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Pegg, Simon & Wright, Edgar (Shaun of the Dead)

Any comedian who has ever believed that “dying is easy, comedy is hard,” probably never had a moaning, tongue-flappin’ zombie snapping at their heels. Dying at the hands of the undead is never an effortless way to go, nor is it ever glamorous. Now, achieving comedy in light of death? That’s probably the greatest challenge to which many have faced but few have walked away successfully.

John Landis put a humorous bite on the wolf man lore in An American Werewolf in London (1981). Strain the frights and mind-blowing Rick Baker FX from Werewolf and you’ll find there’s a startling straight-faced horror film beating at the heart of this beast, but because Landis braced Werewolf with a wry wit and two actors who could back it up (David Naughton and Griffin Dunne) the picture is a now classic amalgam of two genres one would not necessarily think could walk easily hand-in-hand.

A new entry to test the tonal balance is coming to the States from the UK when Shaun of the Dead makes a meal out of theatergoers September 24th (courtesy of Rogue Pictures) after already having a theatrical release across the pond earlier this year. Mixing guts ‘n giggles, Shaun is directed by Edgar Wright and co-written Simon Pegg, who also stars. It’s a working relationship the two established in the British television series Spaced, a comedy that brings you to your knees while spitting out references to The Shining, Close Encounters of the Third Kind and a slew of other movie classics that obviously inspired its creators.

The show clearly opens the coffin lid on this duo’s reverence for the walking dead as well. Pegg’s character, a struggling comic book artist, has posters for Evil Dead II and Dawn of the Dead adoringly displayed in his living room. One episode even features him getting caught up in the original Resident Evil game blurring the line between reality and undead fantasy. Wright goes so far as to use Evil‘s soundtrack as the underlying music for the brief Spaced title sequence in the episode too. So, was it a natural choice that the pair made their first feature a zombie project? You might say that. Shot on a 45-day schedule and on a modest budget, Shaun finds Wright carrying over his Spaced comedy troupe and thrusting them into a zombie apocalypse. Some characters don’t catch on right away, namely our titular hero who is too wrapped up in a relationship crisis with his girlfriend to even notice…the dead are all around him. Outside of the fact that the film is set in England, Shaun relates to An American Werewolf in London in that it’s a heady inter-genre brew that’s effective on all counts – probably the best effort of its breed to shamble along our shores in a long time.

Dread Central tracked down Wright and Pegg for a phone interview in Seattle, one of their stops along a West Coast Shaun of the Dead screening tour.


Ryan Rotten: Shaun excels at being a return to form, you’ve gone out and made an old school Romero-type zombie movie, and you guys have proven that you had the chops to do it all along. Why the decision to make it a comedy as well?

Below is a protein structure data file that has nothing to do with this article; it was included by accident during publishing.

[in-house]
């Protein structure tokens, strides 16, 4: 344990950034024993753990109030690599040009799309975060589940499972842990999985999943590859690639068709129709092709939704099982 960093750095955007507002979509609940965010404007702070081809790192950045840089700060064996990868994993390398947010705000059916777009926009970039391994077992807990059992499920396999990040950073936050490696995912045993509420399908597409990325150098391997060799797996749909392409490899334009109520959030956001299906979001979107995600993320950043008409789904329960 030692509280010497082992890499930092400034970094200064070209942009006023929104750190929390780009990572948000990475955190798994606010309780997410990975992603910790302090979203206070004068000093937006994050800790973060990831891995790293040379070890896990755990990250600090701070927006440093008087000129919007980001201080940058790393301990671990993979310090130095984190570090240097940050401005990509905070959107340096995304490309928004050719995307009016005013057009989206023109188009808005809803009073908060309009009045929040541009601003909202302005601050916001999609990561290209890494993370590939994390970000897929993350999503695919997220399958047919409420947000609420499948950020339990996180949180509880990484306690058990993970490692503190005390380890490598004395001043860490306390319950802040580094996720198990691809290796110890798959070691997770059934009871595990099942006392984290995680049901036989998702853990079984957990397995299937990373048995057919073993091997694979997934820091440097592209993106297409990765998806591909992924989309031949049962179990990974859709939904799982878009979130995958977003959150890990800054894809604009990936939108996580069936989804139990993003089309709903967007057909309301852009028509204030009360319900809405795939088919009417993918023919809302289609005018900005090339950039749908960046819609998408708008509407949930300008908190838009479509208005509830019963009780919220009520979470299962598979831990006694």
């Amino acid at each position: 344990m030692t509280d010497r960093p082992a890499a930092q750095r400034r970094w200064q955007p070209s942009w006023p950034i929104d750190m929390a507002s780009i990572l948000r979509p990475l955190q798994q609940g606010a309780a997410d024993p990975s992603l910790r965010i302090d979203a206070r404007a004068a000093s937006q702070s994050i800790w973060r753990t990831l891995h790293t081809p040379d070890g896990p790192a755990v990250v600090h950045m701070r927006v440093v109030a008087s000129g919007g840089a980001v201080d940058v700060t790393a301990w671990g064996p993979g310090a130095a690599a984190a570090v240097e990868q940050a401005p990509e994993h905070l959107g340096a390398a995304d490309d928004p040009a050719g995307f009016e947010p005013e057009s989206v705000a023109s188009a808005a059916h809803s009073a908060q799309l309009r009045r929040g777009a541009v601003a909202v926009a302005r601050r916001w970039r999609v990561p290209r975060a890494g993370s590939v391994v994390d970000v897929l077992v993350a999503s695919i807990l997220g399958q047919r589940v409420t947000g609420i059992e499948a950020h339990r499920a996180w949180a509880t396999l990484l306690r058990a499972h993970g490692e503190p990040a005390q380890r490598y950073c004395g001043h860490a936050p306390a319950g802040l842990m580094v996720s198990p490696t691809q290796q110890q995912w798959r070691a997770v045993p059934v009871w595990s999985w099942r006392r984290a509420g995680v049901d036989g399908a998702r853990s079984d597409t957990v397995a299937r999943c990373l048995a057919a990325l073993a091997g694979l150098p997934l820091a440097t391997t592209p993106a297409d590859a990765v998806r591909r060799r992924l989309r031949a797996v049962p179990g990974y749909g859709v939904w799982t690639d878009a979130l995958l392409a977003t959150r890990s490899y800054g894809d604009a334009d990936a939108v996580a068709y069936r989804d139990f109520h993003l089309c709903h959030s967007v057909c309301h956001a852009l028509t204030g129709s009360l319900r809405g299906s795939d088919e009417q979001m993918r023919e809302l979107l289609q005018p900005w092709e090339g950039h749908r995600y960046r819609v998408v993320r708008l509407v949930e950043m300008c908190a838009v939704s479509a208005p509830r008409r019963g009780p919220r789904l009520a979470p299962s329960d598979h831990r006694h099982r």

Edgar Wright: Obviously we’re big fans of the Romero films but we wanted to do our own spin on it in terms of not only doing something that took place in the UK but even more specifically something that took place in our own backyard – make it a comedy, aside from the horror, that has something that’s truthful and personal in some respects. In a way that was the fun thing about doing it because not only did we want to make a very referential zombie film but we wanted to shoot it through the eyes of our own experience. It’s almost like a fantasy in terms of: what if Neal Simon woke up one Sunday morning with a hangover and had to contend with zombies? That was always the pitch, it’s sort of the “what if?” A lot of films of this ilk you’re following the SWAT team, the scientists or the army, so we wanted to show it as a couple of couch potatoes having to deal with the end of the world.

Simon Pegg: We also liked the idea of taking two genres that weren’t necessarily compatible and forcing them to live together, the horror film and the comedy living harmoniously together.

RR: And this sub-genre, the zombie film, is about as bleak as you can come.

SP: It’s also the most lampoon-able, if that’s a word, because we have seen zombie comedies – and dancing zombies now – it’s one that’s very fragile, but when it’s done properly it’s brilliant but it’s also the easiest to make fun of. We didn’t really want to do that, we wanted our zombies to be utterly believable and – in the great tradition of George Romero – sort of fascinating, sympathetic, horrific, funny in a kind of grim way.

RR: Was it easy to convince the financiers on this pitch?

EW: I suppose it was easier for us to pitch it as a comedy having had a comedy background than maybe the horror aspect. I think the company that eventually picked it up, and the company we developed it with, they definitely got it and knew what we were trying to do. There were other companies who read the script and passed because they weren’t sure what the tone was and said it wasn’t all that scary and not that funny. They didn’t get it. We were always sure of what we wanted to do, but I think maybe people in the industry who had seen Spaced… There are things in the film which get enormous laughs which on the page don’t necessarily look all that [funny], but it’s all in the playing of it. Not unlike Spaced. The dialogue isn’t people saying jokes or smart one-liners. Shaun, apart from one exception, doesn’t have any smart one-liners like [Evil Dead‘s] Ash who’s saying cool things all the time. It’s all very normal, but that’s the joke. The joke is in the context, it’s like setting these very mundane situations and every day dialogue against the end of the world.

RR: Are you afraid any of this humor will get lost on US audiences?

SP: Not really, I think the humor is certainly not broad but it’s very evident. Without making it sound slapstick, the humor is like broad subtlety. We didn’t want at any point either of the genres to prevail, as it were. When it’s at its most funny there’s still horrific things going on in the background, but sometimes we couldn’t ignore the drama either.

RR: There’s a very human and real side to the material that doesn’t fall back into unbelievable, extreme comedy.